Ty Dolla $ign stops by on “Hey Up There” for his usual muttering, gargling, Auto-tune shtick. It’s a really tired parlor trick at this point, but it’s a catchy tune, and some extra star power. Buddy reiterates, “Tryna be rich, I don’t wanna be famous,” although he seems to contradict it on the next track, a brief ‘70s funk soul interlude with a mellifluous walking bass line and the lyrics, “everyone wants to be (legend)… Hmm, my turn.” Of course, Buddy might desire to be legendary only in terms of wealth rather than fame. This is more than understable, considering that he’s literally “straight outta Compton.” With this in mind, it’s remarkable how estranged this album’s sound is from that of, say, legendary Compton dwellers NWA. Buddy doesn’t shy away from exploring the hardships of hood life, but he does it with a notable easiness of manner, never wallowing into overbearing self-pity or despair. “Trouble On Central” is an extraordinarily catchy tune, with a chorus beginning, “I wish I had a girl by my side / Wish I had a brand new ride,” and continuing in a litany of “I wish” sentiments until culminating in the line, “And I wish I wasn’t stuck on Central.”
“The Blue” is almost a caricature of the West Coast sound, with its deliciously tacky drum machine sounds and subdued funk stylings. Fittingly, none other than Snoop Dogg makes an appearance, and it sounds exactly meant to be. Buddy’s silly falsetto yelps of “Call ya mama, call ya daddy” recall some of Andre 3000’s stylings from Outkast’s “Stankonia” era. In fact, Buddy seems to channel this particular energy and aesthetic at moments throughout the album. The vibes keep coming, with a few spacious Slum Village-style jam. “Speechless” is rather ironically titled, as it’s likely to leave some listeners as such, with its cringe-inducing gratuitousness of imagery. On the other hand, it shows Buddy in top form, rapping with the whimsical cadences and turns of tune that give him so much personality. This continues into “Young,” which features vaguely gospel-tinged choruses, and the age twenty-five Buddy expressing some rather premature nostalgia.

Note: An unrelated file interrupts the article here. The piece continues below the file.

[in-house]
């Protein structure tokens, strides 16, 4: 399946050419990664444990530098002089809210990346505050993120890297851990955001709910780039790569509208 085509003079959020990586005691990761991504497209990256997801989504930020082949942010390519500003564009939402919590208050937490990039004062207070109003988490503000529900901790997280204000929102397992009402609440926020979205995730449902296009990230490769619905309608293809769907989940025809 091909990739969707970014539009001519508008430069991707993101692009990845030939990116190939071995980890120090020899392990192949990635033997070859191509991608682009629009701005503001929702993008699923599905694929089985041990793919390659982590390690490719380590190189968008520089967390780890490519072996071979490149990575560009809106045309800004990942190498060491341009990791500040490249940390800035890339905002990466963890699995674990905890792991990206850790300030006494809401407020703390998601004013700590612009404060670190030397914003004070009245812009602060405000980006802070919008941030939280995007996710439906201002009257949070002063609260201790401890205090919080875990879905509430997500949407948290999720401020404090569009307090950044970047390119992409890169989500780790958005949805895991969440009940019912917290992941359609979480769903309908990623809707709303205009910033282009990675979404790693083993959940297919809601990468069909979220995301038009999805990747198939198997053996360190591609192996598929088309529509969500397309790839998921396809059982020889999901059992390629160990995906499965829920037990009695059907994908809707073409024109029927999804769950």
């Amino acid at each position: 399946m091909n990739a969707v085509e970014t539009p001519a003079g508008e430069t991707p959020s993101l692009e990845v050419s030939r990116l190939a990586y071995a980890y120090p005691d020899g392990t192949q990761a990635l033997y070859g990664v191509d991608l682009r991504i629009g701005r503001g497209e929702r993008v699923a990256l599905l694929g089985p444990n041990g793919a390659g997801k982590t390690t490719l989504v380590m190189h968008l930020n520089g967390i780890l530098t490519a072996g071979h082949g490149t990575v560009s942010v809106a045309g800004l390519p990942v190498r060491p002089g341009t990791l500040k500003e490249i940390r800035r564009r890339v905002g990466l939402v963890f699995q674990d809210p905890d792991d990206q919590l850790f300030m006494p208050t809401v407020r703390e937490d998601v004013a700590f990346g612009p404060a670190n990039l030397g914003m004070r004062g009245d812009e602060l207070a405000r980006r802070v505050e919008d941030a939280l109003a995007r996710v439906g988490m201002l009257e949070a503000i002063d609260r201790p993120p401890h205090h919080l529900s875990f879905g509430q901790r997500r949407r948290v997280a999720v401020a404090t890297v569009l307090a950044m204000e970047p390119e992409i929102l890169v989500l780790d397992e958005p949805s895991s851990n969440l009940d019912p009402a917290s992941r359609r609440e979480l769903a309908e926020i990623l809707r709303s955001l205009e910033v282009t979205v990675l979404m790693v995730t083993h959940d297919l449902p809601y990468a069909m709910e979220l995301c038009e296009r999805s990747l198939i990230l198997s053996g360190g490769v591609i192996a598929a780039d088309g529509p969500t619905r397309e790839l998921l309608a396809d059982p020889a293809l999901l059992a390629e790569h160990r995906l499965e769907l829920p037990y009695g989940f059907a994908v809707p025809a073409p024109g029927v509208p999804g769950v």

“Trippin’” is another mellow tune, at one point featuring the rather hilarious line, “Listen to Grateful Dead and I’m trippin’ balls,” delivered with absolute, deadpan sincerity. Khalid contributes a hook, one that seems to have been written with as little effort as humanly possible. Still, his knack for melody and sonorous voice make it an invaluable contribution. “Find Me 2” is one of the most exciting moments of the record, and owes its impact primarily to the drums. Instead of merely riding a basic beat, as is the norm, Buddy engages with sputtering rhythms that shift and skip in tandem with his spit syllables, occasionally trailing off in dubbed-out echoes. Finally, the record comes to closure with the short, sweet, and simple “Shine,” which finds Buddy ending on an ever-positive note, declaring, “I can’t help but shine.”
On the whole, “Harlan & Alondra” can come across as slightly underwhelming, hardly the stuff to inspire revelations. Yet, it’s a thoroughly consistent hip-hop album, and, in that sense, it seems all it purports to be. Any fans of the classic West Coast sound will surely find plenty to enjoy. What really sets the album apart is how comfortably understated and charmingly optimistic it is. There’s a certain unfastidious aplomb that makes Buddy uniquely agreeable, and makes for an enjoyable listen at large.
“Harlan & Alondra” is available July 20 on Apple Music.